The goal in any relationship is to feel safe, supported, and respected. In intimate relationships, there is also the desire to be emotionally taken care of, wanted, unconditionally accepted, and loved just for existing. We want to feel part of something special and not alone. To be free to be who we are, rather than who we think we need to be for the other person. We want to experience forgiveness and being forgiven without revenge or reminders of past offenses. A healthy relationship encourages personal growth and supports individuality.
Everyone wants a solid partner, however, seemingly far fewer people are putting in the work (becoming the one) to be the solid partner. The paradox becomes for those who are doing the work, you might inadvertently attract or be attracted to those who haven’t quite done all the work needed.
Research shows that your preference for a specific partner is conditional based on your perception of yourself as a long-term partner. Similarly, you translate your perception of yourself on a given attribute into a comparable selectivity of preference for the same attribute in a mate. What does this mean in layman’s terms? If you don’t feel capable or competent, you’ll attract or be attracted to that. This is where shadow work comes in clutch.
Under or over-expressing your emotions will attract someone who also under or over-expresses their emotions, typically as a way to strike balance. Expressing your emotions in a healthy manner will attract someone who also expresses their emotions in a healthy manner.
It is your choice to make yourself a priority.
The person you’re dating, in a relationship or married to can also make you a priority or prioritize you amongst other priorities. Their choice to do so is based on multiple factors.
You can, and I can confidently say will, benefit from continuing to make yourself a priority even when another person is doing so, and especially when another person isn’t.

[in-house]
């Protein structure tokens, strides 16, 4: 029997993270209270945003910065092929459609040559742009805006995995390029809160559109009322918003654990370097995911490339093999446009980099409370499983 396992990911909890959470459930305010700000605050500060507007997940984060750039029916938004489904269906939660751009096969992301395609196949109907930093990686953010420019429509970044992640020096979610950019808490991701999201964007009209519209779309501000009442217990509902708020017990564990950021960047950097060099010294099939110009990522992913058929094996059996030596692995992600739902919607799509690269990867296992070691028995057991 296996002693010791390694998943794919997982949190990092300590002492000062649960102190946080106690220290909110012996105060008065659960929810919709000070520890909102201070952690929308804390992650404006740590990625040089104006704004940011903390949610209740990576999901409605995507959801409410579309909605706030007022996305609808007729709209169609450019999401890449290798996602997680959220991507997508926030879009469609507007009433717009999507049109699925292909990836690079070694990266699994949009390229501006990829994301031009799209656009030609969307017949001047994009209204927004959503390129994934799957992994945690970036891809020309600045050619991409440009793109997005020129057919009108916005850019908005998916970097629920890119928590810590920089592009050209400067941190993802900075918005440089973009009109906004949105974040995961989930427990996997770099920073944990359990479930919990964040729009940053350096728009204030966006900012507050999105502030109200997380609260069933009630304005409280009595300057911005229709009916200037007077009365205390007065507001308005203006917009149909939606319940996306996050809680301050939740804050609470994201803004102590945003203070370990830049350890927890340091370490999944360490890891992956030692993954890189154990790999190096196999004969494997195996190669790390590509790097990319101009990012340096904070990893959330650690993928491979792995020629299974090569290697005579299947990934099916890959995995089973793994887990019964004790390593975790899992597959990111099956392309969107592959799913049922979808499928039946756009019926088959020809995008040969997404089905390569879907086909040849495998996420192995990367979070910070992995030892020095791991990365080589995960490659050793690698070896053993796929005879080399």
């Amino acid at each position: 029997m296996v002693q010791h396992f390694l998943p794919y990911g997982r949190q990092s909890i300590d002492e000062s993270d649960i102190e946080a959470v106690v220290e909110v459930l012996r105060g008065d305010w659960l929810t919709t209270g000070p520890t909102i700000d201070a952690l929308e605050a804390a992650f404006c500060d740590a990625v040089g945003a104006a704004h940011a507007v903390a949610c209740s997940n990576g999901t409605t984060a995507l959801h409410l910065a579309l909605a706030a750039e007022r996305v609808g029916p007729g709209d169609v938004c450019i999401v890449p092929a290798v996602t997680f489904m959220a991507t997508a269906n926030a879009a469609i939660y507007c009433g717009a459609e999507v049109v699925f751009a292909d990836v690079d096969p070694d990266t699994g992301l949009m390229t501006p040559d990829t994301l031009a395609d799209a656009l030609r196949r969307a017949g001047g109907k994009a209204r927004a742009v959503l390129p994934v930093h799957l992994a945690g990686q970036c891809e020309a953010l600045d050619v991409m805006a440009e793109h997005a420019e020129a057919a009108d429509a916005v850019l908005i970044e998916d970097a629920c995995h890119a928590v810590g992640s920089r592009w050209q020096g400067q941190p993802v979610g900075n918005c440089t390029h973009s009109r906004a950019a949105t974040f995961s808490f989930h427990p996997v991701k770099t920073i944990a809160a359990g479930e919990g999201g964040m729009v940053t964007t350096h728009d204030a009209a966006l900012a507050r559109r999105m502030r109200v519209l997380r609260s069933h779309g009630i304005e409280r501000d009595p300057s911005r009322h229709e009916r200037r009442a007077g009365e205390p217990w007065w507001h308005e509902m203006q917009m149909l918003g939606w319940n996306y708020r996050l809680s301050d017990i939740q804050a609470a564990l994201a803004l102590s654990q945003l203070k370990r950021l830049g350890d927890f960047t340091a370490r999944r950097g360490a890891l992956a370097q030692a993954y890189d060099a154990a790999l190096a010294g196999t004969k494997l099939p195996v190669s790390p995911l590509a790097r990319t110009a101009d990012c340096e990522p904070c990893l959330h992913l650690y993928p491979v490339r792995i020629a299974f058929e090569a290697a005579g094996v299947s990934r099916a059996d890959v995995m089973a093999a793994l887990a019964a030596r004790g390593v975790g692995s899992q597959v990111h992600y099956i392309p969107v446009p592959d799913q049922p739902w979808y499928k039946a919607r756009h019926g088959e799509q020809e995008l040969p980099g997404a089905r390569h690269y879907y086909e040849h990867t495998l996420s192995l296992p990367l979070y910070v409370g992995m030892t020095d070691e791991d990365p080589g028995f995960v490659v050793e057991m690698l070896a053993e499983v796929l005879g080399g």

When you prioritize yourself, you set an example for how other people can treat you.
When you set and enforce kind boundaries with others, you set an example for how people can and cannot treat you.
You can treat yourself with the same love, kindness, attention, affection, admiration and care that you expect/desire from someone else starting from this moment onward.
You don’t have to wait for someone to prioritize you.
When you are with someone who isn’t prioritizing you, it can be a mirror to look in and realize where you may not be prioritizing yourself.
It may also mean nothing negative or personal about you and it may be the phase of life they are at ie; they are prioritizing fun & adventure over a relationship.
That’s okay. They are allowed to do that.
There is nothing wrong with them doing that except when it is perceived as wrong because it contradicts your plans and your timing and you want them to be ready for something they aren’t ready for… yet.
If this is the case, it’s even more important to take a look in that mirror and be truthful with yourself, and potentially choose not to date someone who is in that phase of life.
What if instead of dating someone who isn’t the right fit, someone you didn’t have to “tweak” or “fix”, you actually dated someone who was a good fit? Someone who has all the characteristics in a partner that you desire.
Who would you have to become to be ready for that? How would your self-worth, self-esteem, and confidence have to be in order for that to become a reality?
Preparing for a relationship and being in a conscious relationship requires doing the deep inner work and meeting parts of yourself that you may not like in order to become someone you love. It starts with you.